The federal government has launched an emergency response to Papua New Guinea's coronavirus crisis in a race to prevent further spread of the virus to the Torres Strait and mainland Australia.
An initial 8,000 vaccine doses will be sent to PNG's frontline health workers from the Australian-manufactured AstraZeneca vaccines, which are expected to be ready from next week.
Australia has also requested a million vaccine doses from its existing AstraZeneca contract to be delivered urgently so they can be given to PNG, the government is seeking assistance from the European Union to get those doses quickly.
"I would expect to get cooperation from Europe on this," Prime Minister Scott Morrison told reporters Wednesday.
Mr Morrison spoke with Queensland Premier Annastacia Palaszczuk overnight who has been calling on the government to do more following a rapid rise in cases in our northern neighbour.
In conjunction with the PNG government, Australia will "support a vaccine rollout in PNG's western province with a focus on supporting vaccinations in what is known as the treaty villages," Mr Morrison said.
"They're the villages that are literally just on the other side of the Torres Strait."
Concern over new virus strains developing
With a rapidly accelerating positivity rate emerging in PNG in recent weeks, there is growing concern about the potential threat of Covid mutations and variants developing on Australia’s doorstep.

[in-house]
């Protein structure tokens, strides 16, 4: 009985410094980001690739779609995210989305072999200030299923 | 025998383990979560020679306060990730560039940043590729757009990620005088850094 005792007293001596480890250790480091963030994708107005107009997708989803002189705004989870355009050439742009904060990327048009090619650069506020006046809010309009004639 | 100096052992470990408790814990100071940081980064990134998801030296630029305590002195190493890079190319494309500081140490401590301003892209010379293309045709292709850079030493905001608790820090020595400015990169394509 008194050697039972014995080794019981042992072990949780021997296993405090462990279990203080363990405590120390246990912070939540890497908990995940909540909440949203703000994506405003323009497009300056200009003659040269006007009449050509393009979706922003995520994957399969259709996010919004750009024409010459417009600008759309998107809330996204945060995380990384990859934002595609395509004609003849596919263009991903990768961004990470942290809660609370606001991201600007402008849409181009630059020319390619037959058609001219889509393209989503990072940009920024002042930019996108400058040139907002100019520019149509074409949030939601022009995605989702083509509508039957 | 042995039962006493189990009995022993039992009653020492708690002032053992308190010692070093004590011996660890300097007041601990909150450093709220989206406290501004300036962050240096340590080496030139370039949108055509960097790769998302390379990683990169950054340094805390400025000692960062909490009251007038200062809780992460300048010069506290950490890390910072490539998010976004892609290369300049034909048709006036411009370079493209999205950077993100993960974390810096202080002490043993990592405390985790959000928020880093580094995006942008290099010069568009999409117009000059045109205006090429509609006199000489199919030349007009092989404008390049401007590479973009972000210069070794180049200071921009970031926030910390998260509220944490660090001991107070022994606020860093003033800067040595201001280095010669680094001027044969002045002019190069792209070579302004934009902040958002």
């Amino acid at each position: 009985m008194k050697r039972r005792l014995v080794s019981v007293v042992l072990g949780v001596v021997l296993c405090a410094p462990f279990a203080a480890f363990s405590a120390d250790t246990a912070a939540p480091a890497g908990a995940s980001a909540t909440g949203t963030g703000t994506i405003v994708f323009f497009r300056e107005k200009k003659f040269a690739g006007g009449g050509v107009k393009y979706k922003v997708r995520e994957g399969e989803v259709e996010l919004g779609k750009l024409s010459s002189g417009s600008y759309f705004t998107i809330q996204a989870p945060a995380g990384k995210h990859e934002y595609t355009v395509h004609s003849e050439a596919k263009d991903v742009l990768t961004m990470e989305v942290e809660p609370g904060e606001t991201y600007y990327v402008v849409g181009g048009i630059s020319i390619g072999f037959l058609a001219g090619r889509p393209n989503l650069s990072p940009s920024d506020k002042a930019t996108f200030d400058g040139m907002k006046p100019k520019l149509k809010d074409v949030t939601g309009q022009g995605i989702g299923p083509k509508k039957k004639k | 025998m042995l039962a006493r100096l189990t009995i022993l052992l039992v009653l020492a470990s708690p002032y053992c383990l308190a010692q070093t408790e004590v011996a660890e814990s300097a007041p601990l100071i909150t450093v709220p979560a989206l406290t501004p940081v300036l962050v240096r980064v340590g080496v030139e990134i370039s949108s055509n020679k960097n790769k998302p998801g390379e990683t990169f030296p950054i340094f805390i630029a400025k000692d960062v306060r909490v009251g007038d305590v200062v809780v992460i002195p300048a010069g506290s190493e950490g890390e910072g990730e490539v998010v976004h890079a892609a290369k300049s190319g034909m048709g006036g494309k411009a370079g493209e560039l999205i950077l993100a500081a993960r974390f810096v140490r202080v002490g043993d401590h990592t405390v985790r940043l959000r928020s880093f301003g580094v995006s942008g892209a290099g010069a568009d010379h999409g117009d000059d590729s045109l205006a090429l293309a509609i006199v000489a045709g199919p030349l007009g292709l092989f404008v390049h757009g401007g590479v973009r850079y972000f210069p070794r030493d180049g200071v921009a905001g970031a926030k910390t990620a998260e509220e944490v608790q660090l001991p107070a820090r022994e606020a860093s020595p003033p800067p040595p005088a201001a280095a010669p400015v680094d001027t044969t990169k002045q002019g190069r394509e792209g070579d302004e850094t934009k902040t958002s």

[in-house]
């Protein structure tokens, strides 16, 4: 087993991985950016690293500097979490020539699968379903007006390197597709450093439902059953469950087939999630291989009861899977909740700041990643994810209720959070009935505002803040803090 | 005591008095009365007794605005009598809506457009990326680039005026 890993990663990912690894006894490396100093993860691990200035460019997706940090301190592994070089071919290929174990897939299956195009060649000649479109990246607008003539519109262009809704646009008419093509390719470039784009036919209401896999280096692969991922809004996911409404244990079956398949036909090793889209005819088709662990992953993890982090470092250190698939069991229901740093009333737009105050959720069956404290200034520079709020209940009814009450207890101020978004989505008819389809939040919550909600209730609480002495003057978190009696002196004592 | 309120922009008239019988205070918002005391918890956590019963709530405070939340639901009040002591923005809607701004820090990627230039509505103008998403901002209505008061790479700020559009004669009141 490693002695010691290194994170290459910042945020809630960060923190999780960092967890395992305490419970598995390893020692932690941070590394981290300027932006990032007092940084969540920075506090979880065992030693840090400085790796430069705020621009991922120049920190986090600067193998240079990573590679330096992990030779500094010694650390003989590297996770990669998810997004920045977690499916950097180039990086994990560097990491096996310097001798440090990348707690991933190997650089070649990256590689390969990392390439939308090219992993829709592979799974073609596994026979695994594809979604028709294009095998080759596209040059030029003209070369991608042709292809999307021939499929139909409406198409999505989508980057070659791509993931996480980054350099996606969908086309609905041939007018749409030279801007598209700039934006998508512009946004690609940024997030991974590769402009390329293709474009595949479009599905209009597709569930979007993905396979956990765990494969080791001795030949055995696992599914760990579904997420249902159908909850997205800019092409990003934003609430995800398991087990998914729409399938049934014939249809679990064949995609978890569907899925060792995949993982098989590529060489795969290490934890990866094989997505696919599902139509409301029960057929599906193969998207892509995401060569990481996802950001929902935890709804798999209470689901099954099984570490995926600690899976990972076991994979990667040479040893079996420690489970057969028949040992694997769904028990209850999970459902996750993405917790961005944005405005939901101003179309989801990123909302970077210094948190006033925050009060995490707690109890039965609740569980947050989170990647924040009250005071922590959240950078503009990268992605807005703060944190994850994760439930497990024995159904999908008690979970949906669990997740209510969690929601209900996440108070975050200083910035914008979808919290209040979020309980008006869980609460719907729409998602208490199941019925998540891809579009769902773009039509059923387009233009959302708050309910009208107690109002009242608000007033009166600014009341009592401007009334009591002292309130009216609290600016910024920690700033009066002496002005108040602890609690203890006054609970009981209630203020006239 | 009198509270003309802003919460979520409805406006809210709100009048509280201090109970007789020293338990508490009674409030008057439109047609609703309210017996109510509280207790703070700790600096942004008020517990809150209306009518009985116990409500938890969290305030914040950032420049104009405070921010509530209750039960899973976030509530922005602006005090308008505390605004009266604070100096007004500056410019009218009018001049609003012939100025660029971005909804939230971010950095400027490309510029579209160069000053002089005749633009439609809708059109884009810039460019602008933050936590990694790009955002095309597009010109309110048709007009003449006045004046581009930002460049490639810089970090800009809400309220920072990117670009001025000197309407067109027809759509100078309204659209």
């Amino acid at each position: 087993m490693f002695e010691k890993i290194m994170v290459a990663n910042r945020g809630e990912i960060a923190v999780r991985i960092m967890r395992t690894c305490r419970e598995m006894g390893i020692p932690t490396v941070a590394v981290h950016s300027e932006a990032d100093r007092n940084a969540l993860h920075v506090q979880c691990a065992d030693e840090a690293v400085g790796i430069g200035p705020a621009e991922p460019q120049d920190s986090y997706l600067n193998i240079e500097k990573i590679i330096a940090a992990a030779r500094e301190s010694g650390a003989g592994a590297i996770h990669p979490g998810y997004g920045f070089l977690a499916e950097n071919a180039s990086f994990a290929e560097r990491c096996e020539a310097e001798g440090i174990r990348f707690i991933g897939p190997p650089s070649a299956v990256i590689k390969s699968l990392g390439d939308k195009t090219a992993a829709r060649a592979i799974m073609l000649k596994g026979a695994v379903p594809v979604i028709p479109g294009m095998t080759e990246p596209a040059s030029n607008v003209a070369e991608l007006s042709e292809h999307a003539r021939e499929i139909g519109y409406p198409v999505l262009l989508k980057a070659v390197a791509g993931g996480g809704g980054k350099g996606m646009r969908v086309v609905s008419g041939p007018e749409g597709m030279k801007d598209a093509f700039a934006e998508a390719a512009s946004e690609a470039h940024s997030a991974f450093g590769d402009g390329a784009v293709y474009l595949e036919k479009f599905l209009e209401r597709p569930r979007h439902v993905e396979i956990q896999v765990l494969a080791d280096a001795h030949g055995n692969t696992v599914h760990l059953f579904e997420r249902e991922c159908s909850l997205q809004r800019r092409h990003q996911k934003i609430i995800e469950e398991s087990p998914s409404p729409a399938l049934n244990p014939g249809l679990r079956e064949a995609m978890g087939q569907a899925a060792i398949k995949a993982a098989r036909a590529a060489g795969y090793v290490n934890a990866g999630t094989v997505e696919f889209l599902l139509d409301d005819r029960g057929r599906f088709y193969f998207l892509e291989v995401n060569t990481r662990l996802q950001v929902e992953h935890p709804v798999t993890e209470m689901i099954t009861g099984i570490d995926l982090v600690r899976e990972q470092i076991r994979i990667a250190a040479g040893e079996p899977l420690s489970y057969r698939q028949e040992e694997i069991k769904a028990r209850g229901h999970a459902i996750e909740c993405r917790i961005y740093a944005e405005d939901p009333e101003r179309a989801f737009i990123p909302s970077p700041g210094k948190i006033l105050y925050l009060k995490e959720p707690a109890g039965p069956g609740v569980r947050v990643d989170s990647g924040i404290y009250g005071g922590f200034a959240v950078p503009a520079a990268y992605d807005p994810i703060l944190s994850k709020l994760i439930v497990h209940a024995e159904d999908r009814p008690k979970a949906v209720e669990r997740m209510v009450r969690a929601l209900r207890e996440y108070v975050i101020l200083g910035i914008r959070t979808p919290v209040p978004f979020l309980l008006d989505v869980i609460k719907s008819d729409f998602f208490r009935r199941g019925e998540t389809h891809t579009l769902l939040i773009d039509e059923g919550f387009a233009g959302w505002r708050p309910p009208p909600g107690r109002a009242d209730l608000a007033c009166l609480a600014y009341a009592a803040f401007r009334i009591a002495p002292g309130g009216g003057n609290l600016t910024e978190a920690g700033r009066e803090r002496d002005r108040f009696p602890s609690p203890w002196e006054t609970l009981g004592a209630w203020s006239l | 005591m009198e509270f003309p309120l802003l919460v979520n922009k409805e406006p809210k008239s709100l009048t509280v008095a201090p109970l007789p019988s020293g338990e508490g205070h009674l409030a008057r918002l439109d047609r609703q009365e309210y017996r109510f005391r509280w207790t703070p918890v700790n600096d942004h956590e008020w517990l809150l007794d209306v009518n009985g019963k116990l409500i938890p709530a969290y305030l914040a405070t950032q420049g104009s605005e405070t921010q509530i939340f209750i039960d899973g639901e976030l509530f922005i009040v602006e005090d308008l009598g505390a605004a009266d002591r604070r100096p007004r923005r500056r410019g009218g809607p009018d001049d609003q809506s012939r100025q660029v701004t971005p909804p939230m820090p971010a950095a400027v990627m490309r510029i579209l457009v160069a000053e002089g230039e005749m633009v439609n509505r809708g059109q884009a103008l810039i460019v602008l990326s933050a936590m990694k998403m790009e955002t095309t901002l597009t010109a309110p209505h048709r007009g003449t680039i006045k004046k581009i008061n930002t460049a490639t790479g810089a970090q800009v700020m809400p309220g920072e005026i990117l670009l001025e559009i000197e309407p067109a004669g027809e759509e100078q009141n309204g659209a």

Mr Morrison said it was incumbent upon Australians to help their neighbour which has limited healthcare infrastructure to deal with the growing outbreak.
"This is in Australia's interests and it is in our region's interests and it's incumbent on us as Australians both to secure the health of our own, but equally our PNG family who are so dear to us," he said.
Much of the work will be spearheaded by the Queensland government which is already rushing to vaccinate communities in the Torres Strait, with Border Force officials also deployed.
Australia will also provide one million surgical masks and 200,000 extra-protective masks and around 100,000 gowns and goggles. Bottles of sanitiser will also be provided along with 20,000 face shields and 200 ventilators.
Passenger flights from PNG to Cairns will be suspended from midnight on Wednesday for a fortnight.
All charter flights will be suspended with limited exemptions for freight, medical evacuations and other critical trips while passenger caps will be reduced by one quarter on flights from PNG to Brisbane.
True state of PNG outbreak not known
Chief Medical Officer Paul Kelly said there was no indication of a PNG variant emerging yet, but such an event would "not only be a major problem for PNG but also for us and the region".
Greater assistance, including diverting vaccines, is the medically appropriate course of action.
"It's not only the right thing to do, but it will protect Australia," he said.
“Over the last couple of weeks, very rapidly the situation has changed in Papua New Guinea. Of the cases diagnosed in PNG, half of them have been diagnosed in the past couple of weeks,” he warned.
Because of the remote nature of much of the island nation and a sever lack of resource for testing, tracing and hospital care, the real number of cases and deaths in PNG is not known.
“Any number you see out of Papua New Guinea of cases and even deaths will be a major underestimate,” Prof Kelly said.
PNG has recorded 2,269 cases of coronavirus since the pandemic began, with almost 100 new cases in the last 24-hour reporting period.
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